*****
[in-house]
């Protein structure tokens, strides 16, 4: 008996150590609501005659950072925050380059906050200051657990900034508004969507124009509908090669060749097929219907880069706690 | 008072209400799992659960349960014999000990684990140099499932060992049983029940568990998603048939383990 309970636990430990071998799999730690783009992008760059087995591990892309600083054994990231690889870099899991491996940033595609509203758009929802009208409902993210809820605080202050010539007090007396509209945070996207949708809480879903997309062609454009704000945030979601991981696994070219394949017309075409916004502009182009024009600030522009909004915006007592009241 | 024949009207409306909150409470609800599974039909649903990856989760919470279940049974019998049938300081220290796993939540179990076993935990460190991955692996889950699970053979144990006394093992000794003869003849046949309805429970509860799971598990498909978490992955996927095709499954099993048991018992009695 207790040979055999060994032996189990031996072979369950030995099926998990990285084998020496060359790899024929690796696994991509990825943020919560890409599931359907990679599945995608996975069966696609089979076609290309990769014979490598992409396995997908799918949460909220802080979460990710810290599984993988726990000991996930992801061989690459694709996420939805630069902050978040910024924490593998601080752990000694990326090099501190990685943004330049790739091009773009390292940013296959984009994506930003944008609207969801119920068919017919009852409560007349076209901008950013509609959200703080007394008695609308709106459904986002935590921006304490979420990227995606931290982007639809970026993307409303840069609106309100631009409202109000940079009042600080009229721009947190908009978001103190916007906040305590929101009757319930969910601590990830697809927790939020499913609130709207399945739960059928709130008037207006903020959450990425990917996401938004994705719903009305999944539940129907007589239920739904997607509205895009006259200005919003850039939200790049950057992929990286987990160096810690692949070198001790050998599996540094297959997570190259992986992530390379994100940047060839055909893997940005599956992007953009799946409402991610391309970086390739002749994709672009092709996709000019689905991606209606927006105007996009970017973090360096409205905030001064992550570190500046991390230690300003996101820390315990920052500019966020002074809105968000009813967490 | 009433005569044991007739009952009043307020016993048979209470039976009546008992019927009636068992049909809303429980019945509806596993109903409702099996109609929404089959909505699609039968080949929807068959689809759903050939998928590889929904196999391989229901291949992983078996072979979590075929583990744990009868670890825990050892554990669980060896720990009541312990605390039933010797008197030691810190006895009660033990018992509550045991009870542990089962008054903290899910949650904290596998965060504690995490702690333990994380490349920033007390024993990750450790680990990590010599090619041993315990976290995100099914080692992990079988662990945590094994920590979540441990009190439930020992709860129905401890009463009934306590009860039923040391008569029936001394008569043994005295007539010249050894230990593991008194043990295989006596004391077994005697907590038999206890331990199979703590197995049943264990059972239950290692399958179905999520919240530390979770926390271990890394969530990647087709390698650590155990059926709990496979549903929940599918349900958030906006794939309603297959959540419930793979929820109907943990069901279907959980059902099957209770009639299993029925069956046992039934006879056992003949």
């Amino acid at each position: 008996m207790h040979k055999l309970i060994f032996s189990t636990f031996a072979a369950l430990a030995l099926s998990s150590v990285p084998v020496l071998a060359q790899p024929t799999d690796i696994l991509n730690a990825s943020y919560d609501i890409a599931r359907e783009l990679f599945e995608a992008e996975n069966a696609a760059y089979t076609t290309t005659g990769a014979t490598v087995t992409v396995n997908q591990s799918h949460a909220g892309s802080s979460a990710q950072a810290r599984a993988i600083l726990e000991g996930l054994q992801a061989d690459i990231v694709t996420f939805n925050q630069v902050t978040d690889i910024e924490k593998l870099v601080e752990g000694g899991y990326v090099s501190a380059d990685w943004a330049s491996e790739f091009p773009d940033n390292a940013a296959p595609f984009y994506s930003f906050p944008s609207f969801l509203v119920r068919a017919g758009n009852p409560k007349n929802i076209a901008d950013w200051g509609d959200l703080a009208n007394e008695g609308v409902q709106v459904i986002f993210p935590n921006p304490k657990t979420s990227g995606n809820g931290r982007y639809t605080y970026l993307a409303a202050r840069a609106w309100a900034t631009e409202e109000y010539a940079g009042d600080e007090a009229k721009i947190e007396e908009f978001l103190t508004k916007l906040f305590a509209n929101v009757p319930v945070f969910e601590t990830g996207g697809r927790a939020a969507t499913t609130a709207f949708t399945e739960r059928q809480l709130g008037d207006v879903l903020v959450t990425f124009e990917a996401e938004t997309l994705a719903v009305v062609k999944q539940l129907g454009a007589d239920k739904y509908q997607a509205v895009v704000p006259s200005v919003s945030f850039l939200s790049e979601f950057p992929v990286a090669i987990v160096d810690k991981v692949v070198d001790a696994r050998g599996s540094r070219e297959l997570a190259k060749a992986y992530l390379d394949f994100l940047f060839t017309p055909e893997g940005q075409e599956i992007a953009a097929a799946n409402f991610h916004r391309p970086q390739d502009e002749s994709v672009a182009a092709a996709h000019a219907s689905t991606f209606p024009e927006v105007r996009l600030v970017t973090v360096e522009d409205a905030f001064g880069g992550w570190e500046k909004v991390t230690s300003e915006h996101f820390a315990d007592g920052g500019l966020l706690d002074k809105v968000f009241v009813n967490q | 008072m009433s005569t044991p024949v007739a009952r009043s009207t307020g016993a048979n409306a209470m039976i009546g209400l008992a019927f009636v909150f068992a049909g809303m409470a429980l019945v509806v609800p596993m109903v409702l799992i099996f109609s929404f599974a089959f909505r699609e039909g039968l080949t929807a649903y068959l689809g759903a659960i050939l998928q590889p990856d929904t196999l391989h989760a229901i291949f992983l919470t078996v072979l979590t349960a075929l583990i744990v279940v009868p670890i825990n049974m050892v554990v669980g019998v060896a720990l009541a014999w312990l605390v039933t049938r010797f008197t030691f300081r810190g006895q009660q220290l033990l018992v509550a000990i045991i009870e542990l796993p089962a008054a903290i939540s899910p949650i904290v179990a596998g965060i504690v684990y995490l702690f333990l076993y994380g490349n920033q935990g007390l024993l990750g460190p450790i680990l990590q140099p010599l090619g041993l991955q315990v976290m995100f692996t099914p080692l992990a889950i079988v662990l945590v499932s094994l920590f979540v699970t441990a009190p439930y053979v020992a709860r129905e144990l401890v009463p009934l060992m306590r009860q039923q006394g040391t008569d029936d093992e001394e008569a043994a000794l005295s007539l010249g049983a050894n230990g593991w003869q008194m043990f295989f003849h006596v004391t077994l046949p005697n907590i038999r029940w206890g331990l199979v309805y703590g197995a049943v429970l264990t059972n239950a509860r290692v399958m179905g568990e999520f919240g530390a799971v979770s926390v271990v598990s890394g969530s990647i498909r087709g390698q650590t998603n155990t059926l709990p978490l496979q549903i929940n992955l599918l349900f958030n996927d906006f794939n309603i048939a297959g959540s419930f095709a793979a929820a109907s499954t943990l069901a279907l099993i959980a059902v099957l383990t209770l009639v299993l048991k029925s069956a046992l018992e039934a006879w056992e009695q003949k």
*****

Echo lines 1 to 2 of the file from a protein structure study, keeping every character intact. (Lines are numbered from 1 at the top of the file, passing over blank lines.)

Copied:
[in-house]
């Protein structure tokens, strides 16, 4: 008996150590609501005659950072925050380059906050200051657990900034508004969507124009509908090669060749097929219907880069706690 | 008072209400799992659960349960014999000990684990140099499932060992049983029940568990998603048939383990 309970636990430990071998799999730690783009992008760059087995591990892309600083054994990231690889870099899991491996940033595609509203758009929802009208409902993210809820605080202050010539007090007396509209945070996207949708809480879903997309062609454009704000945030979601991981696994070219394949017309075409916004502009182009024009600030522009909004915006007592009241 | 024949009207409306909150409470609800599974039909649903990856989760919470279940049974019998049938300081220290796993939540179990076993935990460190991955692996889950699970053979144990006394093992000794003869003849046949309805429970509860799971598990498909978490992955996927095709499954099993048991018992009695 207790040979055999060994032996189990031996072979369950030995099926998990990285084998020496060359790899024929690796696994991509990825943020919560890409599931359907990679599945995608996975069966696609089979076609290309990769014979490598992409396995997908799918949460909220802080979460990710810290599984993988726990000991996930992801061989690459694709996420939805630069902050978040910024924490593998601080752990000694990326090099501190990685943004330049790739091009773009390292940013296959984009994506930003944008609207969801119920068919017919009852409560007349076209901008950013509609959200703080007394008695609308709106459904986002935590921006304490979420990227995606931290982007639809970026993307409303840069609106309100631009409202109000940079009042600080009229721009947190908009978001103190916007906040305590929101009757319930969910601590990830697809927790939020499913609130709207399945739960059928709130008037207006903020959450990425990917996401938004994705719903009305999944539940129907007589239920739904997607509205895009006259200005919003850039939200790049950057992929990286987990160096810690692949070198001790050998599996540094297959997570190259992986992530390379994100940047060839055909893997940005599956992007953009799946409402991610391309970086390739002749994709672009092709996709000019689905991606209606927006105007996009970017973090360096409205905030001064992550570190500046991390230690300003996101820390315990920052500019966020002074809105968000009813967490 | 009433005569044991007739009952009043307020016993048979209470039976009546008992019927009636068992049909809303429980019945509806596993109903409702099996109609929404089959909505699609039968080949929807068959689809759903050939998928590889929904196999391989229901291949992983078996072979979590075929583990744990009868670890825990050892554990669980060896720990009541312990605390039933010797008197030691810190006895009660033990018992509550045991009870542990089962008054903290899910949650904290596998965060504690995490702690333990994380490349920033007390024993990750450790680990990590010599090619041993315990976290995100099914080692992990079988662990945590094994920590979540441990009190439930020992709860129905401890009463009934306590009860039923040391008569029936001394008569043994005295007539010249050894230990593991008194043990295989006596004391077994005697907590038999206890331990199979703590197995049943264990059972239950290692399958179905999520919240530390979770926390271990890394969530990647087709390698650590155990059926709990496979549903929940599918349900958030906006794939309603297959959540419930793979929820109907943990069901279907959980059902099957209770009639299993029925069956046992039934006879056992003949």